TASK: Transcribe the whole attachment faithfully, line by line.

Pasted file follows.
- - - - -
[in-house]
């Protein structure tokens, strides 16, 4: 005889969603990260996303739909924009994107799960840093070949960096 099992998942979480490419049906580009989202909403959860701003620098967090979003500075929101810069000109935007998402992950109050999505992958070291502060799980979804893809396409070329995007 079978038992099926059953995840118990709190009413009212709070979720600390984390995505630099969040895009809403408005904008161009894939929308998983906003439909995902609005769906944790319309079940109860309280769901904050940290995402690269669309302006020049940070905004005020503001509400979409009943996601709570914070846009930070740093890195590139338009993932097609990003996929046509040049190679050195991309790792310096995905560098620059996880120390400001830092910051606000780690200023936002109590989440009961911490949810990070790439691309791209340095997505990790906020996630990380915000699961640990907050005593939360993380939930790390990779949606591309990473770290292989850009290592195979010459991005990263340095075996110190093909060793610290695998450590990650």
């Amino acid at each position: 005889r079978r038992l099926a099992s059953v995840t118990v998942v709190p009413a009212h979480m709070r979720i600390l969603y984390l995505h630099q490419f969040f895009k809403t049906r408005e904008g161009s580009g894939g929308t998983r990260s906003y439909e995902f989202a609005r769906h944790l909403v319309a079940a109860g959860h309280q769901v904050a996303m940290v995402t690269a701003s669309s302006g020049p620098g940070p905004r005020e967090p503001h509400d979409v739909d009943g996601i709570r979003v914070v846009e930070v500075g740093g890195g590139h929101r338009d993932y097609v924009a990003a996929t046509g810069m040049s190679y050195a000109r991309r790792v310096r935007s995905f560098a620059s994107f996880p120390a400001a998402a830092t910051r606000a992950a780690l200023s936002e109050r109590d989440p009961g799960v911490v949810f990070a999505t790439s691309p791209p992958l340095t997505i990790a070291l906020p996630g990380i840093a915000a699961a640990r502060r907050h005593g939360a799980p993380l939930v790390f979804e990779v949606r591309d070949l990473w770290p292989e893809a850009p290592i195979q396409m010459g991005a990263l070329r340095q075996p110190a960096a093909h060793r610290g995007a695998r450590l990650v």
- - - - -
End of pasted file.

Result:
[in-house]
């Protein structure tokens, strides 16, 4: 005889969603990260996303739909924009994107799960840093070949960096 099992998942979480490419049906580009989202909403959860701003620098967090979003500075929101810069000109935007998402992950109050999505992958070291502060799980979804893809396409070329995007 079978038992099926059953995840118990709190009413009212709070979720600390984390995505630099969040895009809403408005904008161009894939929308998983906003439909995902609005769906944790319309079940109860309280769901904050940290995402690269669309302006020049940070905004005020503001509400979409009943996601709570914070846009930070740093890195590139338009993932097609990003996929046509040049190679050195991309790792310096995905560098620059996880120390400001830092910051606000780690200023936002109590989440009961911490949810990070790439691309791209340095997505990790906020996630990380915000699961640990907050005593939360993380939930790390990779949606591309990473770290292989850009290592195979010459991005990263340095075996110190093909060793610290695998450590990650």
């Amino acid at each position: 005889r079978r038992l099926a099992s059953v995840t118990v998942v709190p009413a009212h979480m709070r979720i600390l969603y984390l995505h630099q490419f969040f895009k809403t049906r408005e904008g161009s580009g894939g929308t998983r990260s906003y439909e995902f989202a609005r769906h944790l909403v319309a079940a109860g959860h309280q769901v904050a996303m940290v995402t690269a701003s669309s302006g020049p620098g940070p905004r005020e967090p503001h509400d979409v739909d009943g996601i709570r979003v914070v846009e930070v500075g740093g890195g590139h929101r338009d993932y097609v924009a990003a996929t046509g810069m040049s190679y050195a000109r991309r790792v310096r935007s995905f560098a620059s994107f996880p120390a400001a998402a830092t910051r606000a992950a780690l200023s936002e109050r109590d989440p009961g799960v911490v949810f990070a999505t790439s691309p791209p992958l340095t997505i990790a070291l906020p996630g990380i840093a915000a699961a640990r502060r907050h005593g939360a799980p993380l939930v790390f979804e990779v949606r591309d070949l990473w770290p292989e893809a850009p290592i195979q396409m010459g991005a990263l070329r340095q075996p110190a960096a093909h060793r610290g995007a695998r450590l990650v």